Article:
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3 Non-invasive Remote Patient Monitoring Devices for Atrial Fibrillation

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Early detection of atrial fibrillation captured by remote patient monitoring devices can help identify patients at risk of acute events and adjust therapy fast and effectively.
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In clinical practice, atrial fibrillation (AF) is the most frequent arrhythmia. AF is expected to affect 2.3 million people in the United States. As the population ages, AF becomes more common, with a prevalence of 3% to 5% among individuals over the age of 65. The number of elderly people is predicted to rise as the population ages, and by 2050, the population may have surpassed 5 million. Men are at a somewhat higher risk of acquiring AF, and they tend to develop it at a younger age than women.1

There are many benefits of Remote Patient Monitoring (RPM) for atrial fibrillation patients. RPM devices have been constantly updated and new algorithms have been implemented in recent years to ensure proper and highly customized therapy of patients with atrial fibrillation. Early atrial fibrillation diagnosis and holistic care from continuous patient monitoring are two potential advantages of remote patient monitoring.

So, what are some of the non-invasive remote patient monitoring devices used in atrial fibrillation? Read more…

Holter monitors

Holter monitoring is a type of electrocardiogram (ECG) monitoring that monitors heart rate and is often known as ambulatory ECG monitoring. For 24 hours or more, Holter monitors continually measure the electrical activity of the heart. Dr. Norman J. Holter, an American biophysicist, was the first to create a mechanism for recording cardiac electrical signals, storing the information, and then presenting it. The first clinical prototypes were created in the early 1960s.2 Modern devices are generally comfortable to wear and may be concealed beneath most garments. Data is saved, uploaded, and evaluated automatically. Before it is delivered to the physician for approval, the report is usually fine-tuned by technicians. Atrial fibrillation episodes can be noted for diagnostic purposes with the use of Holter monitoring in the ambulatory setting and can be useful for individuals with persistent or chronic atrial fibrillation to check rate control or to see if there are any symptomatic episodes of rapid or slow ventricular rates.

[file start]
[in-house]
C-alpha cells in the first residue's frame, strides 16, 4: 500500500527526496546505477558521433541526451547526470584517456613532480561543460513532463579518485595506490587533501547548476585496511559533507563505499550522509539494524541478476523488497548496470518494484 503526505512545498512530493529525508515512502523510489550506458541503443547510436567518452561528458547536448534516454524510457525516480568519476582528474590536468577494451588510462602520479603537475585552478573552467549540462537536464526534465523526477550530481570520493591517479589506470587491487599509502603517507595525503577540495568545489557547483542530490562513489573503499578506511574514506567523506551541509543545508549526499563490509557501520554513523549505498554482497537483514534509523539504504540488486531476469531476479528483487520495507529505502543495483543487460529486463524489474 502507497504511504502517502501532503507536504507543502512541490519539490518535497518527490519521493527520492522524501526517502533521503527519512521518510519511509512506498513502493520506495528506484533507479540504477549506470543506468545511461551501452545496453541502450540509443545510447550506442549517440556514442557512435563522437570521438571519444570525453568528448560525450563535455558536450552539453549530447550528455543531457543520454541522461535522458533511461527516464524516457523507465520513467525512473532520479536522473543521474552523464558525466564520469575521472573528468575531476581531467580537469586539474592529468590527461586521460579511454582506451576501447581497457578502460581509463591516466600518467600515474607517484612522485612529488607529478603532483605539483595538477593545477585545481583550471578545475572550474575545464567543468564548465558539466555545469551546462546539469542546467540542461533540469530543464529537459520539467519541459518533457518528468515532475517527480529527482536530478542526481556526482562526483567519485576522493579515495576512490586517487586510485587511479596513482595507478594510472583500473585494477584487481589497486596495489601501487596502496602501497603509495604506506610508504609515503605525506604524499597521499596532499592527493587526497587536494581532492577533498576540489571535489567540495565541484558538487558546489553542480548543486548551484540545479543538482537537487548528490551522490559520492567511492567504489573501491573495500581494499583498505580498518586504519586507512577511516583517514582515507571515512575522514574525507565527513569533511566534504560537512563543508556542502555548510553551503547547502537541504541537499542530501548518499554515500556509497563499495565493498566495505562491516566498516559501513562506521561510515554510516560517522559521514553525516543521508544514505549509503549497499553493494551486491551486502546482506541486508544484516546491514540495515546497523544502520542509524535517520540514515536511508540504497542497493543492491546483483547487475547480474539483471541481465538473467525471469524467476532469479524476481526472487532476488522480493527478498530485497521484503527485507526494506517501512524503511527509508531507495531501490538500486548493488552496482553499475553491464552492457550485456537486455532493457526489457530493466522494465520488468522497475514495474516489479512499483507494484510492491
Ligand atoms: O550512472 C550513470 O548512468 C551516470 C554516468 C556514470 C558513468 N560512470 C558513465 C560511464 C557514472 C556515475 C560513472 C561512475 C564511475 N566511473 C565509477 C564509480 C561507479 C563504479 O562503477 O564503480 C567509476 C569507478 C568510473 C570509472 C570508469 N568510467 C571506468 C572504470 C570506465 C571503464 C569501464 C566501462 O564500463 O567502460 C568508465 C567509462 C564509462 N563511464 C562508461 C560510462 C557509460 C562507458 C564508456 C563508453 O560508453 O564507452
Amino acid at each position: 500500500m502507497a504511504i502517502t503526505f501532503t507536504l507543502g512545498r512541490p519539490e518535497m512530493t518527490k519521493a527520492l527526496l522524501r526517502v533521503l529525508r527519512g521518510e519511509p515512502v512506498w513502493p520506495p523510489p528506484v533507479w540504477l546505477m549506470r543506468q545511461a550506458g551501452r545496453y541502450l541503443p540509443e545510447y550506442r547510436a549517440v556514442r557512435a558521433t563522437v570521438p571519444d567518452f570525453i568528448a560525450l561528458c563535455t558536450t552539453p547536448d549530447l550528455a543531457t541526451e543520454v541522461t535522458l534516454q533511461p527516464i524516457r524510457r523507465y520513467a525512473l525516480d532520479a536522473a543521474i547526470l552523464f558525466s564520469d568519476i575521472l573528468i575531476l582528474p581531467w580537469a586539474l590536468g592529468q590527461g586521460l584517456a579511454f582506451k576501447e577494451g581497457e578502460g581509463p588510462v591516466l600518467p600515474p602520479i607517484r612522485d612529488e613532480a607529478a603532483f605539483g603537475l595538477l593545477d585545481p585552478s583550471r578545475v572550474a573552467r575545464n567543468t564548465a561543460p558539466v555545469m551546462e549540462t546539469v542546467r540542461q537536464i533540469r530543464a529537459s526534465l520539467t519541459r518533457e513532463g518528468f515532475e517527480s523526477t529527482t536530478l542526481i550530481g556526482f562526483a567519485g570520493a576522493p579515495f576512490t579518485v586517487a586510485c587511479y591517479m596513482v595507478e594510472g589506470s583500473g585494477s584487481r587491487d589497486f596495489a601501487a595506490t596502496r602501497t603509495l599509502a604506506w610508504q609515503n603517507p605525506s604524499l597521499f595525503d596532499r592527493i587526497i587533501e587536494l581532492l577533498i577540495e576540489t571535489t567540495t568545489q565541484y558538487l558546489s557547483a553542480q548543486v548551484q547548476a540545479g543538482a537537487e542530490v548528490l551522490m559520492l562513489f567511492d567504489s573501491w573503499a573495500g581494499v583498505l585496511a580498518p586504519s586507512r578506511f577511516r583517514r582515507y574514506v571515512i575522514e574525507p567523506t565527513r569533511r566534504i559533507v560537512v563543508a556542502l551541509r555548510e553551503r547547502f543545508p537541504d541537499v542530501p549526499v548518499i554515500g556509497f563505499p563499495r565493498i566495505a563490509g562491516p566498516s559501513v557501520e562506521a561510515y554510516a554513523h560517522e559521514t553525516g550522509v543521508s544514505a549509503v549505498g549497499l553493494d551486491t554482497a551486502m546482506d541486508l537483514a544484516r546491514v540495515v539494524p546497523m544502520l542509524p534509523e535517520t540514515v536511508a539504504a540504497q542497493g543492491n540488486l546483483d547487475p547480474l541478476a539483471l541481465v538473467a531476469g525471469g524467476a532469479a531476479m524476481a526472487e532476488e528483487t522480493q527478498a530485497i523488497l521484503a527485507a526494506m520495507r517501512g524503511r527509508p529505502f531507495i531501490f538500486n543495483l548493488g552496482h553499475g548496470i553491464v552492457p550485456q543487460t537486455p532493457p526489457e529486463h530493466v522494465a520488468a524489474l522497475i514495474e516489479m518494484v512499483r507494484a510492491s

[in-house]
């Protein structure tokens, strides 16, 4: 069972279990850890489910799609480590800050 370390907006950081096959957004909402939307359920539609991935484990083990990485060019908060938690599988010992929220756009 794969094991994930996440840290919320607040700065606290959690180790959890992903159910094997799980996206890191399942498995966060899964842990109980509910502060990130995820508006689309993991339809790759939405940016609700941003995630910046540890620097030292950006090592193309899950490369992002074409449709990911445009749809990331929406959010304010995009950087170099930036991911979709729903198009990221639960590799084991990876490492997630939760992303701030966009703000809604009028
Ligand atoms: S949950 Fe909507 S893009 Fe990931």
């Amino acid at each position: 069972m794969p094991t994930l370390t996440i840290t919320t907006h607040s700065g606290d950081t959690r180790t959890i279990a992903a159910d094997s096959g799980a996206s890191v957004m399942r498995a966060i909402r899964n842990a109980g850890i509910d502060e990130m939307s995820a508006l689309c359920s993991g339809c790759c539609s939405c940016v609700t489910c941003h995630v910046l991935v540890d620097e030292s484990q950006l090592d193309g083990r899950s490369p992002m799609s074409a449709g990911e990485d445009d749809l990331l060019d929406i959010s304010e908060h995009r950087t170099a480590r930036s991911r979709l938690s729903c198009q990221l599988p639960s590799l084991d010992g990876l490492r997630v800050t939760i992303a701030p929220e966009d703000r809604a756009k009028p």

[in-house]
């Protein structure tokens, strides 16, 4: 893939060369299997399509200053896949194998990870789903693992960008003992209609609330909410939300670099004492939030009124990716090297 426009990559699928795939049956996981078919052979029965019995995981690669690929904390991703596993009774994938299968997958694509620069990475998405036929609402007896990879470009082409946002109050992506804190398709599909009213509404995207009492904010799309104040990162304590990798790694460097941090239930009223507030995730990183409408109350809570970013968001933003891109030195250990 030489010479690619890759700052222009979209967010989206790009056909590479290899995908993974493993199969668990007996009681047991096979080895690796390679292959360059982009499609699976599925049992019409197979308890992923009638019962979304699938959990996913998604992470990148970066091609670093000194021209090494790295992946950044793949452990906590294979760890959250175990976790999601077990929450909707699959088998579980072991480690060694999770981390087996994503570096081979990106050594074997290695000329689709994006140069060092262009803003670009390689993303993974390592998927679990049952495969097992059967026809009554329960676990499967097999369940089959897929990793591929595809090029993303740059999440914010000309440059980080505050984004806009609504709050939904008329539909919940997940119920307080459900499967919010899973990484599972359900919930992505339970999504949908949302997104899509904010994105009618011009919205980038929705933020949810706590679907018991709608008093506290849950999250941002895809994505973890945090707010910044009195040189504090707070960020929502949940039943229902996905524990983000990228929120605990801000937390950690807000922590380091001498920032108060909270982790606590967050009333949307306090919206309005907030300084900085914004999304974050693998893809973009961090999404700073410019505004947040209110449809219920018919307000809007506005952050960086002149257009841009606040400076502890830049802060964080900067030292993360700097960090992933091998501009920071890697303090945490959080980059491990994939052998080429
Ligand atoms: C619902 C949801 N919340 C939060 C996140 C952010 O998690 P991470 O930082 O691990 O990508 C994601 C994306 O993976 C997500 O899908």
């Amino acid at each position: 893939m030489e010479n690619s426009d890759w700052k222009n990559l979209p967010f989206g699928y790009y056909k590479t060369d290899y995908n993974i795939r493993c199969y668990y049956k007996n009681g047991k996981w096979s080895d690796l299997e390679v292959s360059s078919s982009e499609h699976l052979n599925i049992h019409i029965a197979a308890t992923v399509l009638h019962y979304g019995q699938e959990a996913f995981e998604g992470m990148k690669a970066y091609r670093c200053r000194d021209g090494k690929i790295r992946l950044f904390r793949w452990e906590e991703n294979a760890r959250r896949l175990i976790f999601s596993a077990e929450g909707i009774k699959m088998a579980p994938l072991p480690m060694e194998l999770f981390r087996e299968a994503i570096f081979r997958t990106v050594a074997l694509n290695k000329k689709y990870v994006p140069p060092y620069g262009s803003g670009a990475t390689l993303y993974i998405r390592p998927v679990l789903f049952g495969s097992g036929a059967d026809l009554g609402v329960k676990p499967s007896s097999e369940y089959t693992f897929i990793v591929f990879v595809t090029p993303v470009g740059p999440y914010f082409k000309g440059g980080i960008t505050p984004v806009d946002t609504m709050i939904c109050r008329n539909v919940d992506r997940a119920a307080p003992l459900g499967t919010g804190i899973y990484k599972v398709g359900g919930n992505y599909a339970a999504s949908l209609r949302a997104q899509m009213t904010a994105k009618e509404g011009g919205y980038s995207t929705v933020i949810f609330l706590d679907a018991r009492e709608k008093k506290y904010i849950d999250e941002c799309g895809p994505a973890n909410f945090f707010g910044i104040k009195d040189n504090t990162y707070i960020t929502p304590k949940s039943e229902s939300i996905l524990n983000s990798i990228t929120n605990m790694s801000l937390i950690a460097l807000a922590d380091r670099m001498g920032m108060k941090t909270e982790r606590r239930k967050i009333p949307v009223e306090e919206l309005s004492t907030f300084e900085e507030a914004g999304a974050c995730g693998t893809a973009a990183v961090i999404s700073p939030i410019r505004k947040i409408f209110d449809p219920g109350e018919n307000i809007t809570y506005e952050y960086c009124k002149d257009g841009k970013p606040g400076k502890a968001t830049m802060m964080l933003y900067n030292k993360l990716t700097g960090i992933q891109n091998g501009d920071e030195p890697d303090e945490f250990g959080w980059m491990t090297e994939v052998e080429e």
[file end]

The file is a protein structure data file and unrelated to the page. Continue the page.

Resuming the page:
Event monitors

An ambulatory event monitor can be worn for a month or more by patients who have episodes that are too infrequent to be identified by Holter monitoring. The majority are loop recorders that can hold 2 to 5 loops. “Cardiac events” last 30 to 60 seconds and can be broadcast over the phone line. A technician normally reviews them before sending them to the doctor. The monitors are ideally suited to identifying symptomatic episodes of atrial fibrillation because they are patient-triggered. Some sophisticated event monitors can now detect slow and rapid heart rates automatically when worn continually. This technique allows loop recorders to save an episode until the data is downloaded. Transtelephonic monitor is a type of event monitor that is used for longer-term home monitoring. It can be used to record and transmit a patient’s rhythm at predetermined times, which is widely used for pacemaker follow-ups.

Mobile Cardiovascular Telemetry

The electrogram is continually monitored and capable of real-time monitoring, so episodes of bradycardia or tachycardia are automatically detected and communicated promptly, utilizing recently designed devices that are only slightly larger than standard loop recorders. In comparison to loop monitoring, these devices have been shown to be more effective at detecting arrhythmias than loop monitoring.


Remote monitoring enables the early diagnosis of even short-term or asymptomatic arrhythmic episodes in individuals with atrial fibrillation, which has a substantial impact on treatment options. Holter monitors, event monitors and mobile cardiovascular telemetry are examples of non-invasive remote patient monitoring devices used in atrial fibrillation.


  1. Humphries KH, Kerr CR, Connolly SJ, et al. New-onset atrial fibrillation: sex differences in presentation, treatment, and outcome. Circulation. 2001;103:2365–2370
  2. Holter NJ. New method for heart studies: continuous electrocardiography of active subjects over long periods is now practical. Science.1961;134:1214–1220.

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